by Deborah Razo

ne of my biggest real estate successes was also a huge hindrance. I was a newbie going to tons of real estate meetings, learning how to be successful in this business. I had a bit of money and wanted to try my hand at flipping. So, I got a mentor to guide me through the process of finding a deal, to help me navigate the waters of hard money financing, and of course, to work with me to make sure the project came in on time and at budget. We found a hoarder house. It was a great price and in a wonderful neighborhood. There were up and downs and more than one night of waking up anxious that we didn’t order something from the hardware store or worried about how we were going to fix the garage problem. But we completed the task and the finished property was beautiful! We could sit back and appreciate the great work we did. But not for long because we still had to sell it! It went on the market and sat just long enough for me to think no one was ever going to buy it. And then the offers came in and it sold with enough room for us to make over $100k in profit! Where is the downside to this? Well, you remember how I mentioned I was a newbie? Because I was a new investor, I thought every flip would be this way. Why wouldn’t it be? After all, isn’t that how it’s done on T.V.? I moved forward with excitement and started putting O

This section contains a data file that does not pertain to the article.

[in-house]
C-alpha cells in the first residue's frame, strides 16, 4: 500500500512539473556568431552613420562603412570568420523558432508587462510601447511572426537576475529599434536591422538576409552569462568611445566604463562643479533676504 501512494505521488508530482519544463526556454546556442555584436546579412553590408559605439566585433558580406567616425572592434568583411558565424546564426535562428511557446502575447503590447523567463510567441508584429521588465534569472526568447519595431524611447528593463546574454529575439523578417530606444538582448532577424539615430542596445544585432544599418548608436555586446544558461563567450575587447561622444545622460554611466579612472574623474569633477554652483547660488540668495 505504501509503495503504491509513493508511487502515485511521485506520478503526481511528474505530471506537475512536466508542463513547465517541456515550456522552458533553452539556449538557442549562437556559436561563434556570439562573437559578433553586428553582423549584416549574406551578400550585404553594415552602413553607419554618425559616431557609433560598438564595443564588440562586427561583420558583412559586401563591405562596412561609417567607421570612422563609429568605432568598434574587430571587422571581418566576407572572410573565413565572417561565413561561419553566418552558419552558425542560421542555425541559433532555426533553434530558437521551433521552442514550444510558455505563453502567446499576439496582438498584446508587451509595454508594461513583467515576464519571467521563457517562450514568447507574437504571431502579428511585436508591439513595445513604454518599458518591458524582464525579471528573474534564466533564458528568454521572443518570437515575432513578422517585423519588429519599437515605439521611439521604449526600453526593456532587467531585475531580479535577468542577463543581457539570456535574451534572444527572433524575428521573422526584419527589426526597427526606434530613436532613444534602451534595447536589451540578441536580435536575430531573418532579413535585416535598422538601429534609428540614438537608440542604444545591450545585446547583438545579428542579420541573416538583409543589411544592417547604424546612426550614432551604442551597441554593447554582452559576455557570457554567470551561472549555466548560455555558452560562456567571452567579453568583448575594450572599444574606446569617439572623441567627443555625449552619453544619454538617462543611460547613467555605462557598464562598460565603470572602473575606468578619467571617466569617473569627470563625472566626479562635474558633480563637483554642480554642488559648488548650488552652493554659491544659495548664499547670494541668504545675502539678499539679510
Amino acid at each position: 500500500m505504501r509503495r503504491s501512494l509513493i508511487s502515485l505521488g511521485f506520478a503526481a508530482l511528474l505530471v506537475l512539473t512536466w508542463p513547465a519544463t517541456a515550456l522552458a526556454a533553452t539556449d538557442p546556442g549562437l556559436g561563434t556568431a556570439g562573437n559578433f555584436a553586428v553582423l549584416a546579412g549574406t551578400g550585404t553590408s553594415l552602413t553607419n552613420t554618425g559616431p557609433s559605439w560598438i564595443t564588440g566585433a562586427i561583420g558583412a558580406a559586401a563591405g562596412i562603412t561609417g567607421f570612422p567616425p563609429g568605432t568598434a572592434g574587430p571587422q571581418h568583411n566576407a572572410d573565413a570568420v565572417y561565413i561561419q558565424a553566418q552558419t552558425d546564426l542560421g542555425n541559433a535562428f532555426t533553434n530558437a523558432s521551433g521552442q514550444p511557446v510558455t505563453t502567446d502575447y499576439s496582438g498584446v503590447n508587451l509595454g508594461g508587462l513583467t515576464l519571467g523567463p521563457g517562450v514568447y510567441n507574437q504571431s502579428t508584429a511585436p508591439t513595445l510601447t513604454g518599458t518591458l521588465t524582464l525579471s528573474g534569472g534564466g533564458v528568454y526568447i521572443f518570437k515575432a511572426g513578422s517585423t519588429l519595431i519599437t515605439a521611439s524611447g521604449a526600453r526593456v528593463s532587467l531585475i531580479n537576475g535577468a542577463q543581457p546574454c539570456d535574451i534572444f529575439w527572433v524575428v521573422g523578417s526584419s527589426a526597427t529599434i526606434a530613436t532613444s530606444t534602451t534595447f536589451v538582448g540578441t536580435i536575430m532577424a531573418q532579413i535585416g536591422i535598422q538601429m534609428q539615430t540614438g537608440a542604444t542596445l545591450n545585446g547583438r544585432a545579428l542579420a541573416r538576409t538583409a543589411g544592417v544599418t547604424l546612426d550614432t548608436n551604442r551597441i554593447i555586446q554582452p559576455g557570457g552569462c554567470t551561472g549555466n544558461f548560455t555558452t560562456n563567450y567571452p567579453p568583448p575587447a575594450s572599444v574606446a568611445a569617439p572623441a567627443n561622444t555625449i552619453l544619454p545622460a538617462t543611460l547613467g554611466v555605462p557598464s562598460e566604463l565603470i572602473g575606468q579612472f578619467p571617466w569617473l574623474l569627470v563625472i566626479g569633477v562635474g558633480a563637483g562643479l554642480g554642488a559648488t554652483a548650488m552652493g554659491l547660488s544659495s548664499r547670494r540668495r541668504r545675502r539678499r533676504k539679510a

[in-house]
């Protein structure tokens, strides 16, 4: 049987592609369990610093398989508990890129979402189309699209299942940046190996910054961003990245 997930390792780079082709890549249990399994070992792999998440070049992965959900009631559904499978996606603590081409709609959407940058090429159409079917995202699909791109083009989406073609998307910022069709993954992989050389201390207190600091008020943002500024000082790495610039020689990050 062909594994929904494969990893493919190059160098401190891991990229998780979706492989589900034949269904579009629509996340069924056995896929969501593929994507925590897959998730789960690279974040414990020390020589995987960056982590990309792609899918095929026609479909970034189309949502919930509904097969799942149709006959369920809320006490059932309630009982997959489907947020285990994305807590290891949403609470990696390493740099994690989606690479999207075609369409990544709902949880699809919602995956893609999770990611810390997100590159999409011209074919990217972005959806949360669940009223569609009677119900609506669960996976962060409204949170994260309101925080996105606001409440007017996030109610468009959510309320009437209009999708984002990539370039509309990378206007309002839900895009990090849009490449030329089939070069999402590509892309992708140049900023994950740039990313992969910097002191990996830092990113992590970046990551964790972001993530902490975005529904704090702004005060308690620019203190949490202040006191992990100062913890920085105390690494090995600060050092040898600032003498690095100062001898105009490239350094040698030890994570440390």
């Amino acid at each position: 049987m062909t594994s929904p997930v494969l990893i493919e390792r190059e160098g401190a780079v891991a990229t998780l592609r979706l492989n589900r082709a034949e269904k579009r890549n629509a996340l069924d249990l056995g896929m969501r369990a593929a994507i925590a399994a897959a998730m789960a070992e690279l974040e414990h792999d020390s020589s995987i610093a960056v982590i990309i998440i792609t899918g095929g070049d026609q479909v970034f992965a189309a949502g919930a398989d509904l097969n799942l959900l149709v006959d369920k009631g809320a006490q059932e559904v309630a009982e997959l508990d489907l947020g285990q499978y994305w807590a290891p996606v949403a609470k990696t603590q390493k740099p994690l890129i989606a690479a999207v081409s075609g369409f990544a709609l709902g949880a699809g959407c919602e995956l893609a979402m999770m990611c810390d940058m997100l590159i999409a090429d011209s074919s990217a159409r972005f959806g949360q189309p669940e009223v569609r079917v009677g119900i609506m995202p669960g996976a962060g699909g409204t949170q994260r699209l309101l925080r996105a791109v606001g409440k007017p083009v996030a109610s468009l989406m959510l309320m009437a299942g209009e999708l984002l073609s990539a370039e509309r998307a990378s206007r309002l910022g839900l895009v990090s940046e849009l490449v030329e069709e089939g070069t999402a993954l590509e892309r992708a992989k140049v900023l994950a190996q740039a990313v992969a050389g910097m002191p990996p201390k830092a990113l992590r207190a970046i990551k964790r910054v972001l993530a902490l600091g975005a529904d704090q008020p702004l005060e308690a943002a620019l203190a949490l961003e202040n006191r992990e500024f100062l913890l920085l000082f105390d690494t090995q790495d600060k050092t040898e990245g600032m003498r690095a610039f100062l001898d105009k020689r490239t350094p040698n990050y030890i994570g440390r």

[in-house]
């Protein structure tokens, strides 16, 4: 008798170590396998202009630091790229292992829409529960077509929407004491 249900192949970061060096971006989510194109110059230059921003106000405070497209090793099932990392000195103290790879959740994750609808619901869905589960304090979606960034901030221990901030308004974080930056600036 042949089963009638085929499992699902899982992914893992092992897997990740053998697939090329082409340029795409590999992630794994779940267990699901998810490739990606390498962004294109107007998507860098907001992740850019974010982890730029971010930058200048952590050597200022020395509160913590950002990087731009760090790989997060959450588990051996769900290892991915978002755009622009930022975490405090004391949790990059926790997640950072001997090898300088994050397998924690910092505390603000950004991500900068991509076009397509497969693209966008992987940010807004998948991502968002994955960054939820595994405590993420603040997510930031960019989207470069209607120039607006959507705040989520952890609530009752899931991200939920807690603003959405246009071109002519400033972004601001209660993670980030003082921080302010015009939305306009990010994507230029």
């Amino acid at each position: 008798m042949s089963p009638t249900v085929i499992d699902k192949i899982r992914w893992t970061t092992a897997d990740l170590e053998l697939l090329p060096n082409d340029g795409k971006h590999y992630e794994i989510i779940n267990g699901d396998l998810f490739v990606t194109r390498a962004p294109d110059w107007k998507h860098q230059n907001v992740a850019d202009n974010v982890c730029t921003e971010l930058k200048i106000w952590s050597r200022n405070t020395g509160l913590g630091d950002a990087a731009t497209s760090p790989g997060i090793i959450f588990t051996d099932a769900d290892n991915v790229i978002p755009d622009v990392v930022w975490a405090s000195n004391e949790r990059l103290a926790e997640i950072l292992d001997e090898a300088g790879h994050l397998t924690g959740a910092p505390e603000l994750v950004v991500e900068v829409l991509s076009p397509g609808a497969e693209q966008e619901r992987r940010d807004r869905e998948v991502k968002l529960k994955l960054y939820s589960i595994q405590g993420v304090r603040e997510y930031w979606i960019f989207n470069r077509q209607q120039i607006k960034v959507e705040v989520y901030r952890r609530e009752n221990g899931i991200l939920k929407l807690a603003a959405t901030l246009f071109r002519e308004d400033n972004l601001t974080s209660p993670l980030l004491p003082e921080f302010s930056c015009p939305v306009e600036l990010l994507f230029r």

offers on other projects, but I couldn’t seem to land another deal. More offers. More rejections. What was wrong? My offers weren’t getting accepted because my expectation was too high. I was missing out on deals because I thought all flips profited like my first and only flip. They were all supposed to make over 100k. I was putting out offers that weren’t getting accepted because my profit margin was pricing me out. I was losing deals to others who were willing to accept less. This experience made me re-evaluate what I was willing to “work” for. Here’s the lesson: expectations influence how we think and what we do, which, in turn, determines what happens in our lives. We need to be mindful of both positive and negative expectations and how they influence our business. Shoot for those great deals and know what your bottom line is. Maybe we can learn something about expectations from the Rolling Stones who tell us: “You can’t always get what you want … you get what you need.” •

Deborah Razo is Founder of theWomen’s Real Estate Network (WREN), a community where women in real estate excel, empower each other, and share experiences, resources and tools to help one another grow both personally and professionally. Learn more at Contact Deborah at .

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